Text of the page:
A squadron of First Nations and Native American canoes came ashore at Fort Warden State Park here in Port Townsend around noon today.
This is the annual "Tribal Canoe Journey." The Journey was established in 1989. The purpose is to encourage First Nations (Canada) and Native Americans, to reconnect with their rich heritage. And, through fellowship, confront problems of alcohol abuse, drug abuse, and suicide.
The canoe journey is a strong allegory of "pulling" the paddles, working together, to achieve a goal.
The waters over which they pass, follow the same dangerous open water routes their ancestors navigated whilst hunting and trading.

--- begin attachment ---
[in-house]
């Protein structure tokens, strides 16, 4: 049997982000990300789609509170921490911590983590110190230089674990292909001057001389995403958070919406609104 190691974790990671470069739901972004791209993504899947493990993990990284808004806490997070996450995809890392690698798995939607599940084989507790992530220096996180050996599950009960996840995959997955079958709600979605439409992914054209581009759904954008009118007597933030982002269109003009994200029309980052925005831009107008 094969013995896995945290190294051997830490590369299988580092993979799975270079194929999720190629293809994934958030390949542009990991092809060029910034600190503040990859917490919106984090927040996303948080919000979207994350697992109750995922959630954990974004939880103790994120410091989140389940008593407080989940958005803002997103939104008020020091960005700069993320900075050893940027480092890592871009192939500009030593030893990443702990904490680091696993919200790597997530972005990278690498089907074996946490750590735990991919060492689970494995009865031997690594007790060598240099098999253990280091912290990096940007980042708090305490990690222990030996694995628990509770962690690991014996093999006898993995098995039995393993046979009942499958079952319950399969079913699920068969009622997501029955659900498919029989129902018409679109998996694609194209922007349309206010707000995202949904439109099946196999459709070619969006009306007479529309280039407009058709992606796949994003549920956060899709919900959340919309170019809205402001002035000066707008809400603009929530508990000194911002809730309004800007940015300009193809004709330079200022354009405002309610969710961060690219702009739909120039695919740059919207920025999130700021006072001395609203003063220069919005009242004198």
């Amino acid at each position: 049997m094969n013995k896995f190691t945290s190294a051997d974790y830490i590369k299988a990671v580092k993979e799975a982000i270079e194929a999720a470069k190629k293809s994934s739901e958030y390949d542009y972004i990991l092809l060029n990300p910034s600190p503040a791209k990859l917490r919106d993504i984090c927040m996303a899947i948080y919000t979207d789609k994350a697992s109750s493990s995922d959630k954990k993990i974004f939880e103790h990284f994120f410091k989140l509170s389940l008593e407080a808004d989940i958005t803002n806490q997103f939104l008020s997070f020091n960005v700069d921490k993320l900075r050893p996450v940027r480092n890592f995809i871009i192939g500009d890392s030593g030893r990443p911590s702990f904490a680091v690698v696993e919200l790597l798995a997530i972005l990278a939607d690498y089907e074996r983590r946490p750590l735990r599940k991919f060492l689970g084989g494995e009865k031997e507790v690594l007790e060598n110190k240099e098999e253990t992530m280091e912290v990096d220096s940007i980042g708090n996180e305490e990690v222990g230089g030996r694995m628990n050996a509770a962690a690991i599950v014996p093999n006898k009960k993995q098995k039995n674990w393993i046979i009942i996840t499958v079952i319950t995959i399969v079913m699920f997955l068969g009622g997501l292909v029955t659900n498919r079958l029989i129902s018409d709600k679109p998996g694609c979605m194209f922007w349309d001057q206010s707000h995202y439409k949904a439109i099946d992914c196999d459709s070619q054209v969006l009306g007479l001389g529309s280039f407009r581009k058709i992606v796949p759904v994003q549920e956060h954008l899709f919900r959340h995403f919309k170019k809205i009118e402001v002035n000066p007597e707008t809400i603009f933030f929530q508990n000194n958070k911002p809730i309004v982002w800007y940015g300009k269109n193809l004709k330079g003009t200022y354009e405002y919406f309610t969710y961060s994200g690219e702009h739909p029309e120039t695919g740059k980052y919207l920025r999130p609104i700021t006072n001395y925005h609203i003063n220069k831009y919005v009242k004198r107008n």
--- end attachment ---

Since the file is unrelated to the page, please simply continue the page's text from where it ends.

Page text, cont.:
This group of 14 vessels, is part of a much larger undertaking taking place from as far south as Vancouver Washington, and Bella Coola to the north. And there are contingents from Hawaii and New Zealand.
"Paddle to Swinomish 2011" is a cornucopia of information about the event, including photographs and videos taken on "paddles." Groups come and go, some trailering certain segments of the Journey.
Keeping to the schedule of arriving in La Conner is a daunting task. Weather and tide play a big role in the daily progress.
The Tribal Canoe Journey ends in La Conner, Washington, on July 25th. The Journey ends. But, but the celebration will be just beginning!
Last years event was attended by more than 10,000 people representing more than 50 First Nations and Native American tribes. This year, more than 100 tribes are expected to attend.
Finally, the boat crews are guided by the Ten Rules of the Canoe. This is a powerful document. Perhaps there is something meaningful within these Rules, for each of us to ponder.